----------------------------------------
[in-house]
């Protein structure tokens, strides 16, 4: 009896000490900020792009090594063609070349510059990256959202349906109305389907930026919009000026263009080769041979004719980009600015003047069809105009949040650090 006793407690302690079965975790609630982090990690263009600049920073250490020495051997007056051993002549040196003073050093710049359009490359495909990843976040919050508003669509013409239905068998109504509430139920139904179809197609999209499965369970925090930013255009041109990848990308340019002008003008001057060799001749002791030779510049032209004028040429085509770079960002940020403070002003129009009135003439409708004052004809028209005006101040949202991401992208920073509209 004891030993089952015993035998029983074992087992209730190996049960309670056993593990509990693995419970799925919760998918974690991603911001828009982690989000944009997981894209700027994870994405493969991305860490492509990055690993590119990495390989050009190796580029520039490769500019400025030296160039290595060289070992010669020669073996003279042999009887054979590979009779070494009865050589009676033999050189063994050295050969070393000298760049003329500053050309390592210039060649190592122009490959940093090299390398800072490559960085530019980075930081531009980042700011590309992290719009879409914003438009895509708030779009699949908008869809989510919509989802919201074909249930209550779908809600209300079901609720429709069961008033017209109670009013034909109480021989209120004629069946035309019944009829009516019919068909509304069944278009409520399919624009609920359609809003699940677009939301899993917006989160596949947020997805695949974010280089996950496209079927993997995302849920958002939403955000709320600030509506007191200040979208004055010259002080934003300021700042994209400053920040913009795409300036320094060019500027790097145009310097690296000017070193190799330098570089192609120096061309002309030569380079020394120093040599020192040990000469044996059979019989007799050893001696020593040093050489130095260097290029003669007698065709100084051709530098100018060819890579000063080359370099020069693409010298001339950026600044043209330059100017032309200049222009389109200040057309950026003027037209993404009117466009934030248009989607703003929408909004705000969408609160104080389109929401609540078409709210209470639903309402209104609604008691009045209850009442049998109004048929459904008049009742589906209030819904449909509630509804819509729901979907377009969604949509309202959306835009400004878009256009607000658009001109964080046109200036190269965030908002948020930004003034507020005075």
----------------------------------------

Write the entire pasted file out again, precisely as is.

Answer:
[in-house]
């Protein structure tokens, strides 16, 4: 009896000490900020792009090594063609070349510059990256959202349906109305389907930026919009000026263009080769041979004719980009600015003047069809105009949040650090 006793407690302690079965975790609630982090990690263009600049920073250490020495051997007056051993002549040196003073050093710049359009490359495909990843976040919050508003669509013409239905068998109504509430139920139904179809197609999209499965369970925090930013255009041109990848990308340019002008003008001057060799001749002791030779510049032209004028040429085509770079960002940020403070002003129009009135003439409708004052004809028209005006101040949202991401992208920073509209 004891030993089952015993035998029983074992087992209730190996049960309670056993593990509990693995419970799925919760998918974690991603911001828009982690989000944009997981894209700027994870994405493969991305860490492509990055690993590119990495390989050009190796580029520039490769500019400025030296160039290595060289070992010669020669073996003279042999009887054979590979009779070494009865050589009676033999050189063994050295050969070393000298760049003329500053050309390592210039060649190592122009490959940093090299390398800072490559960085530019980075930081531009980042700011590309992290719009879409914003438009895509708030779009699949908008869809989510919509989802919201074909249930209550779908809600209300079901609720429709069961008033017209109670009013034909109480021989209120004629069946035309019944009829009516019919068909509304069944278009409520399919624009609920359609809003699940677009939301899993917006989160596949947020997805695949974010280089996950496209079927993997995302849920958002939403955000709320600030509506007191200040979208004055010259002080934003300021700042994209400053920040913009795409300036320094060019500027790097145009310097690296000017070193190799330098570089192609120096061309002309030569380079020394120093040599020192040990000469044996059979019989007799050893001696020593040093050489130095260097290029003669007698065709100084051709530098100018060819890579000063080359370099020069693409010298001339950026600044043209330059100017032309200049222009389109200040057309950026003027037209993404009117466009934030248009989607703003929408909004705000969408609160104080389109929401609540078409709210209470639903309402209104609604008691009045209850009442049998109004048929459904008049009742589906209030819904449909509630509804819509729901979907377009969604949509309202959306835009400004878009256009607000658009001109964080046109200036190269965030908002948020930004003034507020005075």